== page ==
One of the things that struck me about the speech by the UN Women Goodwill Ambassador, Emma Watson at the United Nations Headquarters as part of the HeForShe campaign was the moment when she formally invited men to discuss the issue of gender equality and stated that ‘gender equality is your issue too’. She did not stop at women’s rights, but highlighted how the traditional gender roles prevented men from seeking help in times of need and demanded them to be ‘macho’ and aggressive. Towards the end of her speech, she quoted Edmund Burke who said that, “All that is needed for the forces of evil to triumph is for enough good men and women to do nothing.”

The truth is, men are rarely involved in talks on women’s rights. In the 1995 Beijing Conference on Women, only 30% of the participants were male. In March this year, the police in Scotland launched a series of posters as part of their campaign to raise awareness about rape . What was unique about this campaign was that its goal was to educate young men. However, most of the time, issues that affect women are looked at in isolation without involving the other gender in these discussions.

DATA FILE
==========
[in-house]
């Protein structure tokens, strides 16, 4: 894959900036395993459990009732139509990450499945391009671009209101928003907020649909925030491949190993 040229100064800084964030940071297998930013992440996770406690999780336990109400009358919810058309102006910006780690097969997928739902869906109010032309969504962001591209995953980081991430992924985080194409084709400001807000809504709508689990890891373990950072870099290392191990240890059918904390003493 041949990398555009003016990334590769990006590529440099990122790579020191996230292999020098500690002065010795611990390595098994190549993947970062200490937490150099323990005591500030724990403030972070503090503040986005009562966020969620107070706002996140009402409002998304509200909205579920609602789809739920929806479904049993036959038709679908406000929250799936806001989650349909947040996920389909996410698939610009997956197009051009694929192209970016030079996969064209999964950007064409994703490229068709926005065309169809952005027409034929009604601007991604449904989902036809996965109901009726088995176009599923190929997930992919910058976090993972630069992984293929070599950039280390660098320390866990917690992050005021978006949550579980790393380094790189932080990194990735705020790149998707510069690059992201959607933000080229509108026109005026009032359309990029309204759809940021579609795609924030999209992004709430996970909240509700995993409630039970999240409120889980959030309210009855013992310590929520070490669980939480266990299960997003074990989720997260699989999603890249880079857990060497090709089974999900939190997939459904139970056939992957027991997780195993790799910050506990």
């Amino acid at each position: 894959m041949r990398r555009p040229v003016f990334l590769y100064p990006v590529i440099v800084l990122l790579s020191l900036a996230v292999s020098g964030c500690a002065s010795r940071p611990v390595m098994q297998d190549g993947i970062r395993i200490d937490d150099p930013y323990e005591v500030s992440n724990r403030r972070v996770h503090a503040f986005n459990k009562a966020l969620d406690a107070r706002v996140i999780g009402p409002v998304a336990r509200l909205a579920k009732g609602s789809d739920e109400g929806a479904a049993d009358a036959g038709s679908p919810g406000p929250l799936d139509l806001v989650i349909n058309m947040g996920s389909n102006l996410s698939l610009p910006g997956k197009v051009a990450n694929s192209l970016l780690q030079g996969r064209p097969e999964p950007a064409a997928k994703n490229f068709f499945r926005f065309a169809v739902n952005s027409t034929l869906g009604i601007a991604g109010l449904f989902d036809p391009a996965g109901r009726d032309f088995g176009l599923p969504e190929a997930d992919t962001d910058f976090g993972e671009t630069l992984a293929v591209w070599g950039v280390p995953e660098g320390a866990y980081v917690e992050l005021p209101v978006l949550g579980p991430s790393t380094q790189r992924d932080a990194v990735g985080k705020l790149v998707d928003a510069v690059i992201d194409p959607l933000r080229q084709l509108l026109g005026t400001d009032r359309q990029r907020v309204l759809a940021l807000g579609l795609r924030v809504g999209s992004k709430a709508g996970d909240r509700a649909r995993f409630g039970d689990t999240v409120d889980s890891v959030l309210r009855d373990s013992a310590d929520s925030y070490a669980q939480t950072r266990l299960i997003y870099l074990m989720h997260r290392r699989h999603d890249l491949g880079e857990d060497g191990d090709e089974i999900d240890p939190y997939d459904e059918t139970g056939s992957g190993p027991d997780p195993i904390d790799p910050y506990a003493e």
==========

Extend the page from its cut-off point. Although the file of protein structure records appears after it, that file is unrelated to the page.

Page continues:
What is heartening is that Emma Watson was not the first person to identify this problem. In September 1991, a journalist named C.Y. Gopinath put up an advertisement in the Indian Express that called for men “who feel that wives are not for battering and they could do something to stop or prevent it”. One of the 205 men who responded to the advertisement was Harish Sadani from Mumbai, who went on to set up his organisation ‘Men Against Violence and Abuse’(MAVA). He realised that empowering women was not the only step towards gender equality. There was an equal need to liberate men from the shackles of patriarchy, and to deconstruct what masculinity stood for. He tried to do this by conducting week long residential camps for young men where they facilitated dialogues on male-female relationship. The organisation also conducts seminars and publishes material on gender issues, masculinity and sexuality.